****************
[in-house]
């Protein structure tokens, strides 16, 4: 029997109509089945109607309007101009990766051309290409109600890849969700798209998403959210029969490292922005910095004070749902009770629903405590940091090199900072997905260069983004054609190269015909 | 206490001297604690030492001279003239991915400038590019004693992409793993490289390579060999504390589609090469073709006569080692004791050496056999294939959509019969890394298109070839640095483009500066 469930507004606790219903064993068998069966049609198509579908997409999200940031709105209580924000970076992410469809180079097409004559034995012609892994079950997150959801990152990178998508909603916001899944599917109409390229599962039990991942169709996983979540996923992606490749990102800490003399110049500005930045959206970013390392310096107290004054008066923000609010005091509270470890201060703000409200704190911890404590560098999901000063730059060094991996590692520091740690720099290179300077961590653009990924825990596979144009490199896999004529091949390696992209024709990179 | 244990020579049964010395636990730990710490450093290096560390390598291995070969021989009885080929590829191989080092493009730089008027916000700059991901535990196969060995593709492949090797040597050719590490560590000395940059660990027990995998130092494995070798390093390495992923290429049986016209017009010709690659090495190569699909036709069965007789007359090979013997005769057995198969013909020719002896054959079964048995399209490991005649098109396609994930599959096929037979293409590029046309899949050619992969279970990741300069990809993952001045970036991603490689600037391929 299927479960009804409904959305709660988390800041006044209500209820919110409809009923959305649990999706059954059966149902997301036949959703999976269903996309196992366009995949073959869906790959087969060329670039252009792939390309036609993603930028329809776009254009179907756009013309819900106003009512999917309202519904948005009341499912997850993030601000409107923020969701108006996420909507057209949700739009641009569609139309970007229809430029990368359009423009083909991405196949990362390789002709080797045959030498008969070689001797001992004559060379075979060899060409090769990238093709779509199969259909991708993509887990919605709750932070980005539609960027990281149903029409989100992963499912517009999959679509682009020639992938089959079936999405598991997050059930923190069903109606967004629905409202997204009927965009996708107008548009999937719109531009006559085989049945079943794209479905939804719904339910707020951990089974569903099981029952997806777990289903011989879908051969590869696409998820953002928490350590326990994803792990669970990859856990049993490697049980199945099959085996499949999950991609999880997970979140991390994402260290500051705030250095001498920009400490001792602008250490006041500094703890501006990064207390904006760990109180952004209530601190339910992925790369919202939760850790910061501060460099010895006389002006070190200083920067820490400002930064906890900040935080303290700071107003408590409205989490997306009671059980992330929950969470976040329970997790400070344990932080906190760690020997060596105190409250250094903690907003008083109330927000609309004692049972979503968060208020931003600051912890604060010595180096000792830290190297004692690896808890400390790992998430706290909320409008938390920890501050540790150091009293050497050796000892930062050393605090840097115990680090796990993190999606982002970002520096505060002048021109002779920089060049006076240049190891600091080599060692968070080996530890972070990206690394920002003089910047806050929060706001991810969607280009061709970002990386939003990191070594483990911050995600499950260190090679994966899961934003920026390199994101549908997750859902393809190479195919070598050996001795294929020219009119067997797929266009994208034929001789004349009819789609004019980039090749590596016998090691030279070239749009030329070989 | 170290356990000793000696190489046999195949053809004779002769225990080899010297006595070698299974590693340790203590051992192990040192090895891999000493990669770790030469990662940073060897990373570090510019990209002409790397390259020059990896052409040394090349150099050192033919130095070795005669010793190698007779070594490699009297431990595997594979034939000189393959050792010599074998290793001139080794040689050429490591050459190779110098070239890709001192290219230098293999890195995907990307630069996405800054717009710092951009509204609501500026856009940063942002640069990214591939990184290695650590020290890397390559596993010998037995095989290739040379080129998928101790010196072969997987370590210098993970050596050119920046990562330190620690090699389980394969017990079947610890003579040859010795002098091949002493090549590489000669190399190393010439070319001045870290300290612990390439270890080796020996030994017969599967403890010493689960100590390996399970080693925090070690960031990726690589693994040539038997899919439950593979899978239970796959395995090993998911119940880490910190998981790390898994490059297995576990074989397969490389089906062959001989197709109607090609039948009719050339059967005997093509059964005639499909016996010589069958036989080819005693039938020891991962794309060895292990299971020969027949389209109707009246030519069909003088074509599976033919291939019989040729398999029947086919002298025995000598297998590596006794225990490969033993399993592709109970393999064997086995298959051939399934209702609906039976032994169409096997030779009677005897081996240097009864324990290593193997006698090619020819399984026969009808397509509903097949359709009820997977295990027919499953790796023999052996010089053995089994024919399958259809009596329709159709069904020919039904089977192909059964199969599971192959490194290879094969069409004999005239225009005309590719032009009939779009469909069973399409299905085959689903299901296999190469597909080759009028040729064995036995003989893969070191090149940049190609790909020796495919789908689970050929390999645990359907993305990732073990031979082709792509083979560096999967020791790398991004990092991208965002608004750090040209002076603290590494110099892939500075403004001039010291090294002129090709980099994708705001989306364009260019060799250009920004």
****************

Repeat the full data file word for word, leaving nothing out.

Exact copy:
[in-house]
């Protein structure tokens, strides 16, 4: 029997109509089945109607309007101009990766051309290409109600890849969700798209998403959210029969490292922005910095004070749902009770629903405590940091090199900072997905260069983004054609190269015909 | 206490001297604690030492001279003239991915400038590019004693992409793993490289390579060999504390589609090469073709006569080692004791050496056999294939959509019969890394298109070839640095483009500066 469930507004606790219903064993068998069966049609198509579908997409999200940031709105209580924000970076992410469809180079097409004559034995012609892994079950997150959801990152990178998508909603916001899944599917109409390229599962039990991942169709996983979540996923992606490749990102800490003399110049500005930045959206970013390392310096107290004054008066923000609010005091509270470890201060703000409200704190911890404590560098999901000063730059060094991996590692520091740690720099290179300077961590653009990924825990596979144009490199896999004529091949390696992209024709990179 | 244990020579049964010395636990730990710490450093290096560390390598291995070969021989009885080929590829191989080092493009730089008027916000700059991901535990196969060995593709492949090797040597050719590490560590000395940059660990027990995998130092494995070798390093390495992923290429049986016209017009010709690659090495190569699909036709069965007789007359090979013997005769057995198969013909020719002896054959079964048995399209490991005649098109396609994930599959096929037979293409590029046309899949050619992969279970990741300069990809993952001045970036991603490689600037391929 299927479960009804409904959305709660988390800041006044209500209820919110409809009923959305649990999706059954059966149902997301036949959703999976269903996309196992366009995949073959869906790959087969060329670039252009792939390309036609993603930028329809776009254009179907756009013309819900106003009512999917309202519904948005009341499912997850993030601000409107923020969701108006996420909507057209949700739009641009569609139309970007229809430029990368359009423009083909991405196949990362390789002709080797045959030498008969070689001797001992004559060379075979060899060409090769990238093709779509199969259909991708993509887990919605709750932070980005539609960027990281149903029409989100992963499912517009999959679509682009020639992938089959079936999405598991997050059930923190069903109606967004629905409202997204009927965009996708107008548009999937719109531009006559085989049945079943794209479905939804719904339910707020951990089974569903099981029952997806777990289903011989879908051969590869696409998820953002928490350590326990994803792990669970990859856990049993490697049980199945099959085996499949999950991609999880997970979140991390994402260290500051705030250095001498920009400490001792602008250490006041500094703890501006990064207390904006760990109180952004209530601190339910992925790369919202939760850790910061501060460099010895006389002006070190200083920067820490400002930064906890900040935080303290700071107003408590409205989490997306009671059980992330929950969470976040329970997790400070344990932080906190760690020997060596105190409250250094903690907003008083109330927000609309004692049972979503968060208020931003600051912890604060010595180096000792830290190297004692690896808890400390790992998430706290909320409008938390920890501050540790150091009293050497050796000892930062050393605090840097115990680090796990993190999606982002970002520096505060002048021109002779920089060049006076240049190891600091080599060692968070080996530890972070990206690394920002003089910047806050929060706001991810969607280009061709970002990386939003990191070594483990911050995600499950260190090679994966899961934003920026390199994101549908997750859902393809190479195919070598050996001795294929020219009119067997797929266009994208034929001789004349009819789609004019980039090749590596016998090691030279070239749009030329070989 | 170290356990000793000696190489046999195949053809004779002769225990080899010297006595070698299974590693340790203590051992192990040192090895891999000493990669770790030469990662940073060897990373570090510019990209002409790397390259020059990896052409040394090349150099050192033919130095070795005669010793190698007779070594490699009297431990595997594979034939000189393959050792010599074998290793001139080794040689050429490591050459190779110098070239890709001192290219230098293999890195995907990307630069996405800054717009710092951009509204609501500026856009940063942002640069990214591939990184290695650590020290890397390559596993010998037995095989290739040379080129998928101790010196072969997987370590210098993970050596050119920046990562330190620690090699389980394969017990079947610890003579040859010795002098091949002493090549590489000669190399190393010439070319001045870290300290612990390439270890080796020996030994017969599967403890010493689960100590390996399970080693925090070690960031990726690589693994040539038997899919439950593979899978239970796959395995090993998911119940880490910190998981790390898994490059297995576990074989397969490389089906062959001989197709109607090609039948009719050339059967005997093509059964005639499909016996010589069958036989080819005693039938020891991962794309060895292990299971020969027949389209109707009246030519069909003088074509599976033919291939019989040729398999029947086919002298025995000598297998590596006794225990490969033993399993592709109970393999064997086995298959051939399934209702609906039976032994169409096997030779009677005897081996240097009864324990290593193997006698090619020819399984026969009808397509509903097949359709009820997977295990027919499953790796023999052996010089053995089994024919399958259809009596329709159709069904020919039904089977192909059964199969599971192959490194290879094969069409004999005239225009005309590719032009009939779009469909069973399409299905085959689903299901296999190469597909080759009028040729064995036995003989893969070191090149940049190609790909020796495919789908689970050929390999645990359907993305990732073990031979082709792509083979560096999967020791790398991004990092991208965002608004750090040209002076603290590494110099892939500075403004001039010291090294002129090709980099994708705001989306364009260019060799250009920004």